Major deficiencies in the communication process between the EU, the bloc’s 28 national governments, and the local authorities recently came to light when a Eurobarometer survey revealed that a whopping 60% of those who live in the European Union have no knowledge about EU-funded projects in their respective regions. 

The finding has forced the European Committee of the Regions to come to terms with the fact that major weaknesses exist when it comes to proper communication concerning the EU’s cohesion policy – the bloc’s most powerful investment tool which corresponds to one-third of the European Union’s budget.

The incoming Commission of Ursula von der Leyen has noted that to effectively relaunch and re-establish trust in the European project, the next College of Commissioners must make a concerted effort to raise awareness about the EU’s commitment to local communities through effective communication and cooperation initiatives that will involve all of those involved in each specific project.

According to the Committee of Regions, the 2021-2027 regulation which will be adopted by the European Parliament and the Council in the next few months, should contain a specific technical assistance budget for that would provide publicity for the cohesion policy projects.

Local leaders hope to have a communication mechanism that has clear strategies and different targets. As a result, the Committee has asked the European Commission to call on the political representatives from Europe’s regions and cities to help with the management of operational programmes for ESI funds. This would make it easier for local and regional authorities and beneficiaries to test new forms of communication and provide a forum for citizens to be better involved in the decision-making process related to EU funds.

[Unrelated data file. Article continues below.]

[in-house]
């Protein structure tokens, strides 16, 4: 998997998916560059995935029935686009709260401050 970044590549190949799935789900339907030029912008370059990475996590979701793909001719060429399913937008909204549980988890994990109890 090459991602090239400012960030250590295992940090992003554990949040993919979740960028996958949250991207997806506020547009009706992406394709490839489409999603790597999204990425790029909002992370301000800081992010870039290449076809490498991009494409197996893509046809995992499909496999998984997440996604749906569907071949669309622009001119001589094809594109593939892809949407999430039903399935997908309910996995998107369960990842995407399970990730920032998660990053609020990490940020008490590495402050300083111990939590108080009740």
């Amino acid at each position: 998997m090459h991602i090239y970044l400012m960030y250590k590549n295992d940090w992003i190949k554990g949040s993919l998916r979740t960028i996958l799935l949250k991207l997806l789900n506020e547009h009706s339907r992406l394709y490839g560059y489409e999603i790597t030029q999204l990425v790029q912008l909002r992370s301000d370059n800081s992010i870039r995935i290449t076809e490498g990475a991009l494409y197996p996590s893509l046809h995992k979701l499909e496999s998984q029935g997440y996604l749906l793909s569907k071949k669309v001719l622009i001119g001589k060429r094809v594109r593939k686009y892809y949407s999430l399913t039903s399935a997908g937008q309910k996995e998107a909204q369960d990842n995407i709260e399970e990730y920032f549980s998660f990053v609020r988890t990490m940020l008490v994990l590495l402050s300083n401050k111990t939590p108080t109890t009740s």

“Better communication of cohesion policy is a shared responsibility following multilevel governance. Consequently, we, mayors and local governments, should play a fundamental role in implementing cohesion policy and in ensuring the visibility of the projects funded by this policy. The European institutions alone cannot be the only driving force behind this challenge,” said Adrian Ovidiu Teban, a Romanian member of the European People’s Party and mayor of Cugir, a town of 21,000 people in central Romania.

Europe’s cohesion policy is enshrined in the Treaty on the Functioning of the European Union and aims to strengthen economic and social cohesion by reducing disparities in the level of development between the EU’s regions. Approximately 32.5% of the bloc’s budget is allocated to financial instruments that support the strategy.

The founding principle of the policy is to promote more balanced and sustainable territorial development.